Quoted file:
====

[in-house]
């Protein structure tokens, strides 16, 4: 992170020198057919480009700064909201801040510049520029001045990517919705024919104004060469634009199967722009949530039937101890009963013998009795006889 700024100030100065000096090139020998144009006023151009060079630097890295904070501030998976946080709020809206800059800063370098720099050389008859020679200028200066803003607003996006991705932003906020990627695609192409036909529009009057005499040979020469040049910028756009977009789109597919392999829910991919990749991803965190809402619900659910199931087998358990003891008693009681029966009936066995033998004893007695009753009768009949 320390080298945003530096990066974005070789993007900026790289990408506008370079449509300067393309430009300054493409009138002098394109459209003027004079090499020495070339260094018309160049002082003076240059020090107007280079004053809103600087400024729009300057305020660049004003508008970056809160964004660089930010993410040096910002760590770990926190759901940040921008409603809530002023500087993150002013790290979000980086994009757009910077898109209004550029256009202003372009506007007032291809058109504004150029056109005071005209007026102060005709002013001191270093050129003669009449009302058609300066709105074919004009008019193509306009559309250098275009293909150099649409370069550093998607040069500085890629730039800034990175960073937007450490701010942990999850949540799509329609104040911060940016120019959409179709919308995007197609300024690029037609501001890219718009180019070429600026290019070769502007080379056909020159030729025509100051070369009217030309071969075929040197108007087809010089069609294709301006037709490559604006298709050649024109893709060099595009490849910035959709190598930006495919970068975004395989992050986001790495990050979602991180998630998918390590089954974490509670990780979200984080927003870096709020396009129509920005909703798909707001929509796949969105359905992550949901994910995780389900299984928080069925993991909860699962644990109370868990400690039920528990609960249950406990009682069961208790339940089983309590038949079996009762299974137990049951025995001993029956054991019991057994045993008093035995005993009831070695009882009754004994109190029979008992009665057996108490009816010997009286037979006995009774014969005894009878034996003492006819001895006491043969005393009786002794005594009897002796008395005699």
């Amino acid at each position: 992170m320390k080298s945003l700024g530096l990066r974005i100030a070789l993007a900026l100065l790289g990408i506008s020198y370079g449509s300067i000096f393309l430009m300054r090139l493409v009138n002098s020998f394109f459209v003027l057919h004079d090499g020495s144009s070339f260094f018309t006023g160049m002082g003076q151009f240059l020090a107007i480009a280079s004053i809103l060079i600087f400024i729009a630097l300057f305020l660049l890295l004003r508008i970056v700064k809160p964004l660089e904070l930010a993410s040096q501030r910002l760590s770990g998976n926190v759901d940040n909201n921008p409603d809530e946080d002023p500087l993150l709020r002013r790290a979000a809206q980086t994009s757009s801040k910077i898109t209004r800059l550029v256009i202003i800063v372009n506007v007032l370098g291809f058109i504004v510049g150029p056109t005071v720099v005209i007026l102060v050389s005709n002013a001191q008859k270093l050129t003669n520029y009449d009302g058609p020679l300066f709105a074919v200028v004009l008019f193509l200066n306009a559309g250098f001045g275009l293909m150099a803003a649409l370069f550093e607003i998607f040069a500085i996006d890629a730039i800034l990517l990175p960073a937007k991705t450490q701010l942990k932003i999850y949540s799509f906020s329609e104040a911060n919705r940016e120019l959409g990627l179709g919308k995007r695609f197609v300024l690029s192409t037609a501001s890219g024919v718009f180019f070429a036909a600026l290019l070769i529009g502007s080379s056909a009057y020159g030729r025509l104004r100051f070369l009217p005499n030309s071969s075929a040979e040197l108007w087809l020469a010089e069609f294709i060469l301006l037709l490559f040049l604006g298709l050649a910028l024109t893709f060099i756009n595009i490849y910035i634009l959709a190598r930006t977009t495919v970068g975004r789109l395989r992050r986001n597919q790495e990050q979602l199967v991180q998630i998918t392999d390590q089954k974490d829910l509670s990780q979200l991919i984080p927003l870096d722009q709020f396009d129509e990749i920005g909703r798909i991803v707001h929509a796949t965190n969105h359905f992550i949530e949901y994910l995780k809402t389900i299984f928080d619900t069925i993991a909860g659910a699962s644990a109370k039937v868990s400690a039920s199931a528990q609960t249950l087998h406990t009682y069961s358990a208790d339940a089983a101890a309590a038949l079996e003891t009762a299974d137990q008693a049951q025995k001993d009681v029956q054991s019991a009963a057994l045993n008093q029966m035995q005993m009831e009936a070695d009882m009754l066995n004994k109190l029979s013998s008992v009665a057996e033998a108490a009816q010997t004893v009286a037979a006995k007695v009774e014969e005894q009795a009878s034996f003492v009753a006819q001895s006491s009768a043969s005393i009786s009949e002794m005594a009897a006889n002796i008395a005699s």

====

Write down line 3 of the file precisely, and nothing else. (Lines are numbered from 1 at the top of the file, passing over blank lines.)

């Amino acid at each position: 992170m320390k080298s945003l700024g530096l990066r974005i100030a070789l993007a900026l100065l790289g990408i506008s020198y370079g449509s300067i000096f393309l430009m300054r090139l493409v009138n002098s020998f394109f459209v003027l057919h004079d090499g020495s144009s070339f260094f018309t006023g160049m002082g003076q151009f240059l020090a107007i480009a280079s004053i809103l060079i600087f400024i729009a630097l300057f305020l660049l890295l004003r508008i970056v700064k809160p964004l660089e904070l930010a993410s040096q501030r910002l760590s770990g998976n926190v759901d940040n909201n921008p409603d809530e946080d002023p500087l993150l709020r002013r790290a979000a809206q980086t994009s757009s801040k910077i898109t209004r800059l550029v256009i202003i800063v372009n506007v007032l370098g291809f058109i504004v510049g150029p056109t005071v720099v005209i007026l102060v050389s005709n002013a001191q008859k270093l050129t003669n520029y009449d009302g058609p020679l300066f709105a074919v200028v004009l008019f193509l200066n306009a559309g250098f001045g275009l293909m150099a803003a649409l370069f550093e607003i998607f040069a500085i996006d890629a730039i800034l990517l990175p960073a937007k991705t450490q701010l942990k932003i999850y949540s799509f906020s329609e104040a911060n919705r940016e120019l959409g990627l179709g919308k995007r695609f197609v300024l690029s192409t037609a501001s890219g024919v718009f180019f070429a036909a600026l290019l070769i529009g502007s080379s056909a009057y020159g030729r025509l104004r100051f070369l009217p005499n030309s071969s075929a040979e040197l108007w087809l020469a010089e069609f294709i060469l301006l037709l490559f040049l604006g298709l050649a910028l024109t893709f060099i756009n595009i490849y910035i634009l959709a190598r930006t977009t495919v970068g975004r789109l395989r992050r986001n597919q790495e990050q979602l199967v991180q998630i998918t392999d390590q089954k974490d829910l509670s990780q979200l991919i984080p927003l870096d722009q709020f396009d129509e990749i920005g909703r798909i991803v707001h929509a796949t965190n969105h359905f992550i949530e949901y994910l995780k809402t389900i299984f928080d619900t069925i993991a909860g659910a699962s644990a109370k039937v868990s400690a039920s199931a528990q609960t249950l087998h406990t009682y069961s358990a208790d339940a089983a101890a309590a038949l079996e003891t009762a299974d137990q008693a049951q025995k001993d009681v029956q054991s019991a009963a057994l045993n008093q029966m035995q005993m009831e009936a070695d009882m009754l066995n004994k109190l029979s013998s008992v009665a057996e033998a108490a009816q010997t004893v009286a037979a006995k007695v009774e014969e005894q009795a009878s034996f003492v009753a006819q001895s006491s009768a043969s005393i009786s009949e002794m005594a009897a006889n002796i008395a005699s």